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Adaptive Asset Allocation Policy

Posted in Strategic Allocation, Volatility Effects

Are the relatively placid financial markets of the American Century evolving to a high-volatility regime in a more evenly competitive world? In his December 2011 paper entitled “Adaptive Markets and the New World Order”, Andrew Lo examines the implications of the Adaptive Markets Hypothesis (AMH), wherein “markets are not always efficient, but they are usually highly competitive and adaptive, varying in their degree of efficiency as the economic environment and investor population change over time.” He believes that investors can prepare for occasional failures of market efficiency by viewing financial markets and institutions from the perspective of evolutionary biology. Applying this perspective to markets since 1926, he concludes that:

  • The core beliefs of traditional investing are:
    • Higher risk means higher expected return.
    • Asset returns are best measured linearly by alpha (excess return) and beta (riskiness) relative to a Capital Asset Pricing Model benchmark.
    • Passive, long-only, highly diversified, market capitalization-weighted portfolios of equities generate reasonably good returns.
    • Strategic asset allocation is the most important investment decision.
    • All investors should be holding stocks for the long run.
  • These beliefs implicitly assume that the relationship between risk and reward is linear, stable over time and subject to reasonably accurate estimation. They further assume that investors are rational and markets are efficient.
  • The essential change in recent years is that U.S. no longer dominates the global economy as it did for much of the 20th century. The balance emerging among sizable competitors such as the U.S., Japan, Europe, China and India greatly changes the world economic order, thereby elevating uncertainty and volatility (see the chart below).
  • AMH has several implications for investors:
    • Investors should be alert to sudden increases in equity return volatility, with attendant “flight to safety” and temporarily violation of the normally positive relationship between risk and return. More generally, investors should recognize that the risk-reward trade-off is unstable, shifting between the (calm) “wisdom of crowds” and the (volatile) “madness of mobs.”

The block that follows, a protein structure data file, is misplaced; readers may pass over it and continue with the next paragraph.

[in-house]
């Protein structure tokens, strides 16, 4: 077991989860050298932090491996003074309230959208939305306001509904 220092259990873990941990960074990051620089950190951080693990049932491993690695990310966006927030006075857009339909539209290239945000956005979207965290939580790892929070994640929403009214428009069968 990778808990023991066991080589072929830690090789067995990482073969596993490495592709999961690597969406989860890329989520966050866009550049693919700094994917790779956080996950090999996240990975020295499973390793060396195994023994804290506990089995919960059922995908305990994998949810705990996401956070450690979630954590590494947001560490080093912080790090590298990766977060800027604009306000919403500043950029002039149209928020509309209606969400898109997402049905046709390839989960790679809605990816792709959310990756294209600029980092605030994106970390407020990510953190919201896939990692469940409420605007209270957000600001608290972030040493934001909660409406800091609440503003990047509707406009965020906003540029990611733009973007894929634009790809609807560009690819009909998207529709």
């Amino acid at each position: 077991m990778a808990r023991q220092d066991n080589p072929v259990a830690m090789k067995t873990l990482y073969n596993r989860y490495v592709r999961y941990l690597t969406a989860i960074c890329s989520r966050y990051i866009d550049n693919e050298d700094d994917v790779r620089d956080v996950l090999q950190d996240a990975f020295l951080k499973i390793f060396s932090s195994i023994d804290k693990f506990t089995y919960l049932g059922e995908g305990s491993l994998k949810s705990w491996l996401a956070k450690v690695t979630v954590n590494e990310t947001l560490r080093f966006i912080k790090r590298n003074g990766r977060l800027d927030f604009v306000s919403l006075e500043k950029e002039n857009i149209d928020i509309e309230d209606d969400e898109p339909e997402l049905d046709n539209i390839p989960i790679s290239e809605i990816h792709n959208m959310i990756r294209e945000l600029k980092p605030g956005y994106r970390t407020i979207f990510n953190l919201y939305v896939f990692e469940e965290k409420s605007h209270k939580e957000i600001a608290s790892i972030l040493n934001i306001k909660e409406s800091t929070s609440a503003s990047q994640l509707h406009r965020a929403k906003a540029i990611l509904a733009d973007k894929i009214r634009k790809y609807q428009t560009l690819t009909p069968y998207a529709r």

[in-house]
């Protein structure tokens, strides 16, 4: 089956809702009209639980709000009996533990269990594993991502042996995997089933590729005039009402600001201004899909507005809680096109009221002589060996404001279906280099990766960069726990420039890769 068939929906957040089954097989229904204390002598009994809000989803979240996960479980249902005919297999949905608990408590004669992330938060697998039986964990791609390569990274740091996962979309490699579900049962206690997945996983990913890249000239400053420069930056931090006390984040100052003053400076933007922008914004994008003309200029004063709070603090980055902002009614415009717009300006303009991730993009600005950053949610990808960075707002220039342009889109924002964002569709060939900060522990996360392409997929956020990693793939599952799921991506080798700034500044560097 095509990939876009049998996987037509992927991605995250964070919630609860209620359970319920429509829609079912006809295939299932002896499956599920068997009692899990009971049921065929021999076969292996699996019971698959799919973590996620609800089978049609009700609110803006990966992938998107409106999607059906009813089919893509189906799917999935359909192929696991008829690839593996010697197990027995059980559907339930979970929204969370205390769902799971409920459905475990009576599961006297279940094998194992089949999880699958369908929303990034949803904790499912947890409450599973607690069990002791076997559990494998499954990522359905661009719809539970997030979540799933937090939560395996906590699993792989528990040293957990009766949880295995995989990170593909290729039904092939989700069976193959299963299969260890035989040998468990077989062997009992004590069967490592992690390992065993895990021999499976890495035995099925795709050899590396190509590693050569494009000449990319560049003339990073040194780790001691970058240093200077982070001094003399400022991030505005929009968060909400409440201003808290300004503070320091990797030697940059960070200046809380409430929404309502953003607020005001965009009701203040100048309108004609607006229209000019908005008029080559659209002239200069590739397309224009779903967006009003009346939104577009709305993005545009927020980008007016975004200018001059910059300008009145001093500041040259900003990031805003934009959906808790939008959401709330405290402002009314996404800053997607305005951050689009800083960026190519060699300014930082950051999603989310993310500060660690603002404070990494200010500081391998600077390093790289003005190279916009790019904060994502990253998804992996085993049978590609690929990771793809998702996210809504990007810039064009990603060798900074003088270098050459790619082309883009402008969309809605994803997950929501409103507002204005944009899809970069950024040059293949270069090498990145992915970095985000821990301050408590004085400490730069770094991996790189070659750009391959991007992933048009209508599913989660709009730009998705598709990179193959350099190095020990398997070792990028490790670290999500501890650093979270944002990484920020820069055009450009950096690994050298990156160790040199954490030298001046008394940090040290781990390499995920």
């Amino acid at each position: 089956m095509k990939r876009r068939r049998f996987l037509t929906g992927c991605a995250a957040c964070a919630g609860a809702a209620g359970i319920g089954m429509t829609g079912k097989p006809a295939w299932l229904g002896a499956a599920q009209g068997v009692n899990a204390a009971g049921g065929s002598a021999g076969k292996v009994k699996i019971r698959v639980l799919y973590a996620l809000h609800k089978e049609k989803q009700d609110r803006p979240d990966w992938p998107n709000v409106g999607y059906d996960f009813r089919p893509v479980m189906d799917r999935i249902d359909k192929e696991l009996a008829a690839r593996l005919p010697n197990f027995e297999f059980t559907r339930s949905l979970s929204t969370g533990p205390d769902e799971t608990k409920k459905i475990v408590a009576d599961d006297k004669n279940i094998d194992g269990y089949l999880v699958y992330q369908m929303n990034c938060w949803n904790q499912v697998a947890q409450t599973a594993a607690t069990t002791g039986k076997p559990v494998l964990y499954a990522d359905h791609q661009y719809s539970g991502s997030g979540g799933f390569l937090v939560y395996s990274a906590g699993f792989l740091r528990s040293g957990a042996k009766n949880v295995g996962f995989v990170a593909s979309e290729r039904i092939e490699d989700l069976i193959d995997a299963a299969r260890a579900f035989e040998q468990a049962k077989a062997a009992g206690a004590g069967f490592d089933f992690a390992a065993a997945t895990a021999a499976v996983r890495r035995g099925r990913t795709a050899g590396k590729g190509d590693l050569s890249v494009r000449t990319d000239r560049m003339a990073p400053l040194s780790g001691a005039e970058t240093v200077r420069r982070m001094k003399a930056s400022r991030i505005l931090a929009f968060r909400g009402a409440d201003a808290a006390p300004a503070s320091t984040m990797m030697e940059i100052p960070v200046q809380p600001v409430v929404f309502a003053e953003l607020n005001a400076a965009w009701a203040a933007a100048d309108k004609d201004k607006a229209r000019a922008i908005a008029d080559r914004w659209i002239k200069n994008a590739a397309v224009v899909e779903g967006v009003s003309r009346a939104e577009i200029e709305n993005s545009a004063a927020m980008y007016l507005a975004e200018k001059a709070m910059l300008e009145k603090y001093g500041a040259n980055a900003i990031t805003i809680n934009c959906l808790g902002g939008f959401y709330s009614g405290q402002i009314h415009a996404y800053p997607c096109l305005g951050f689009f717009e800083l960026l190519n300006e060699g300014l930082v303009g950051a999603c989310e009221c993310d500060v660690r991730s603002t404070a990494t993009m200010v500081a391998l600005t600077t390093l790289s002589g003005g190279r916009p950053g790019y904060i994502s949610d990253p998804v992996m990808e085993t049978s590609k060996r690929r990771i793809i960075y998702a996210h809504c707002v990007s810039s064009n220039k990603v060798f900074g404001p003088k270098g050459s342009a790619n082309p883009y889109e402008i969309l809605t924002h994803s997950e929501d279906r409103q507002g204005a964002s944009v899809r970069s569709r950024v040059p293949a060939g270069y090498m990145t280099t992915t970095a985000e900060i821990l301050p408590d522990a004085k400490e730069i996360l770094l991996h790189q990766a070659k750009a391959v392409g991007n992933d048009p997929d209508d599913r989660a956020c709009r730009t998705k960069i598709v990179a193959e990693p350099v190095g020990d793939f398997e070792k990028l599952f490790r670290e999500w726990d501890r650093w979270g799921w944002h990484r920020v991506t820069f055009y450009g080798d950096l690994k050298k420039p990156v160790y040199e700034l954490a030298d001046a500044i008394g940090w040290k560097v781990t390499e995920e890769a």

• Investors should continually measure market efficiency, the degree to which current market participants are adapted to the current economic environment.
    • Investors should currently be diversifying globally according to factor exposures instead of, or in addition to, asset classes. More generally, investors should be alert to changes in the economic environment that might affect investment policy.
    • Investors should recognize that competition, innovation and natural selection among investors and portfolio managers steadily transforms alpha into beta or extinguishes it.
    • Investors should discard the traditional approach to strategic asset allocation and instead adapt to evolving economic environments and investor behavior. Alternative long-term allocation approaches include:
      • Periodically adjust portfolio weights to maintain target risk levels, thereby decreasing exposures during high-volatility periods and inhibiting emotional overreactions. For example, an investor with a portfolio-level annualized return volatility target of 10% might maintain allocations of 5%, 3% and 1% volatility contributions from equities, bonds and commodities, respectively.
      • Continually estimate all relevant parameters to maintain allocations that incorporate regime shifts, institutional changes, models of investor behavior and estimation error.

The following chart, taken from the paper, plots annualized volatility of daily returns for a broad, value-weighted index of U.S. stock over trailing 125-day windows during 1926 through 2009. The Great Modulation, lasting from about World War II through the rest of the 20th century, represents a period of relative calm bracketed by the aftermath of the 1929 stock market crash and the bursting of the technology bubble. Peak volatility occurs post-Lehman bankruptcy during the fourth quarter of 2008. The Great Modulation arguably derives from, and fades with, American economic dominance.

In summary, evidence from U.S. stock market volatility during 1926-2009 suggests the attractiveness of an adaptive, risk-based asset allocation policy.

Cautions regarding conclusions include:

  • The argument is essentially retrospective, and the “New World Order” subperiod is very short for inference.
  • Quantitative tools for implementing AMH are sparse and often complex.
  • Empirical predictions and tests are lacking.

See also “Evolution of the Efficient Markets Hypothesis” and “Asset Allocation Strategy Horse Race”. For a different broad perspective, see “What Works Best?”.

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